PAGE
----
At-Will Employment Is No Longer Excuse For Illegal Conduct And Wrongful Termination
If you have been wrongfully terminated, contact a Pasadena wrongful termination attorney with The Rager Law Firm to discuss your claim and resulting damages.
Logo 310-527-6994
1055 West 7th Street, Los Angeles CA 90017
970 West 190th St. Suite 340 Torrance California 90502
January 15, 2019, Los Angeles, CA - Court Awards Kaiser Employee $1,228,721.96 In Wrongful Termination Case, Represented By Jeffrey Rager. Click Here To View Article.
On behalf of Rager Law Firm posted on March 01, 2019
At-Will Employment Is No Longer An Excuse For Illegal Conduct And Wrongful Termination

California is an at-will employment state, which means (absent an employment contract) that unless the public policy or statutory authority prohibits the reason for terminating an employee, an employer may fire an employee for any reason. In the past, at-will employment has given employers the sense that they can fire employees for any reason, including prohibited reasons such as racial discrimination, using at-will employment as their defense. As Pasadena wrongful termination attorneys know, employees are starting to fight back and juries appear to be listening to those employees.

Recent wrongful termination cases

Recent California cases have shown that former employees are standing up to their employers for wrongful termination and some of them are receiving multimillion-dollar jury awards as a result. See below for some notable recent wrongful termination cases.

  • In December, two nurses filed wrongful termination complaints against Huntington Memorial Hospital in Pasadena who claim that they were targeted and ultimately fired as a result of racial discrimination. A trial has not yet begun.
  • In December, a former Adelanto city employee filed a wrongful termination suit against the city alleging that he was fired for cooperating with an FBI investigation of city officials. A trial has not yet begun.
  • In November a jury awarded more than $3.5M to a former Catholic school teacher who alleged that she was wrongfully terminated because she was pregnant and unmarried.
  • Last May, a jury awarded a former Fresno Chipotle employee $8M in a wrongful termination lawsuit alleging that the employee was fired in retaliation for making a workers’ compensation claim for a work-related wrist injury.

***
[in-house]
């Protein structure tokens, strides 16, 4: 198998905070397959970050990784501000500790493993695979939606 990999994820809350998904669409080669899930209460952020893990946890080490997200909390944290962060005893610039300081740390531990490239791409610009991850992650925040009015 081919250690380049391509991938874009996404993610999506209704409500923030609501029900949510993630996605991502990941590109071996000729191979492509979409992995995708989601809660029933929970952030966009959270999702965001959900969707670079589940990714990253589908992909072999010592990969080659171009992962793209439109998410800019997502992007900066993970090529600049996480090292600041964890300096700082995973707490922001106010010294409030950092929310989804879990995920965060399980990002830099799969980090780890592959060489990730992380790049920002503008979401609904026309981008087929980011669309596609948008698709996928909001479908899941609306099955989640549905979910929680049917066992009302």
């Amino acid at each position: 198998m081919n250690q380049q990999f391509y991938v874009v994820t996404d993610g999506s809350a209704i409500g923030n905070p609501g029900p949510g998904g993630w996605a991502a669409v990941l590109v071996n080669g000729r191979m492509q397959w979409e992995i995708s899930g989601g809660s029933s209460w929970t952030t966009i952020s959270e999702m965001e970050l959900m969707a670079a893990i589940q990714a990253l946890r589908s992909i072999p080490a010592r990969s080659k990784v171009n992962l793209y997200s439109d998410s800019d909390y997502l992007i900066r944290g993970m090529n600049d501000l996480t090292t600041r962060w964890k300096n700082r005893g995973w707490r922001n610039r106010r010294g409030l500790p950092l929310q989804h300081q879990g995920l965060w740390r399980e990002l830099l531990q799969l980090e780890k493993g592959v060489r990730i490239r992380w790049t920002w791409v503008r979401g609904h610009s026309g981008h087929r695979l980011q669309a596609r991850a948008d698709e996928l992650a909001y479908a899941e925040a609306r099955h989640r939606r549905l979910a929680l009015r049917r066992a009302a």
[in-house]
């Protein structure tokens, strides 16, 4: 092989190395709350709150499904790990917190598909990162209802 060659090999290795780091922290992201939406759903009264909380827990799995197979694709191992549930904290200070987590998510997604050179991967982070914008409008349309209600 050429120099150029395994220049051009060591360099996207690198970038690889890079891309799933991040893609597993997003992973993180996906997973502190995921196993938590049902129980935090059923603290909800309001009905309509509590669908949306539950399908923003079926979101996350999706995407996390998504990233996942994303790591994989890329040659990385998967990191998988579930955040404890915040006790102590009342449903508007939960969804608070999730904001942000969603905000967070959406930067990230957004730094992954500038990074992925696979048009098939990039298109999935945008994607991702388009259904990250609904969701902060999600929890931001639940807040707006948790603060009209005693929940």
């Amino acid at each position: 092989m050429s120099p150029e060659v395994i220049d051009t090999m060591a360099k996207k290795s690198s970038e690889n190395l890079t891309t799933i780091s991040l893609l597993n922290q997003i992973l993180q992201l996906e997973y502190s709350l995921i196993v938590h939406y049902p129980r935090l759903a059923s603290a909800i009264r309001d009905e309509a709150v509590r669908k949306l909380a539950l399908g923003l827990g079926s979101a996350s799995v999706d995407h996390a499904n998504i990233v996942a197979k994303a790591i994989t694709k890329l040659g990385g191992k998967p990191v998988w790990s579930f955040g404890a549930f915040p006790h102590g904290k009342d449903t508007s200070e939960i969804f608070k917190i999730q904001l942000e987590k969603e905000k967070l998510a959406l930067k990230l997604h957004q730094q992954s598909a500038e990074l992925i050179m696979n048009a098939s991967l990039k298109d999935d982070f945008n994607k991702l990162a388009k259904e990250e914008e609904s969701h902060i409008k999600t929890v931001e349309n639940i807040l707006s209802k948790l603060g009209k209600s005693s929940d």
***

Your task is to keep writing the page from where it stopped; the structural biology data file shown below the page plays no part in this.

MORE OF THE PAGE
What do these cases have in common? The former employees’ complaints all allege that their rights were violated when they were wrongfully terminated for retaliatory or discriminatory reasons. Pasadena wrongful termination attorneys know that even though California may be an at-will employment state, employees are still protected from being fired as a result of discrimination or retaliation. Wrongful termination cases can be a powerful remedy for illegal employer conduct.

Retaliation and discrimination

See below for a brief explanation and examples of illegal retaliation and discrimination.

  • Retaliation – Illegal retaliatory conduct occurs when an employer fires an employee or takes action that otherwise negatively impacts an employee’s job because the employee participated in activities or conduct that is legally protected by California law.
  • Discrimination – Discrimination occurs when an employee’s job is in jeopardy because he or she is a member of a class protected under California law including gender, gender identity, race, national origin, age, disability, religion, political affiliation, marital status, and military status. There are additional protected classes under California law and you should consult with an employment law attorney if you believe you were discriminated against.

If you have been wrongfully terminated, contact a Pasadena wrongful termination attorney with The Rager Law Firm to discuss your claim and resulting damages. Our attorneys are employee advocates who want to see employers held accountable for their wrongful conduct.

Share Us With
Rager Law Firm is Available

to represent wrongful termination clients in other locations

click here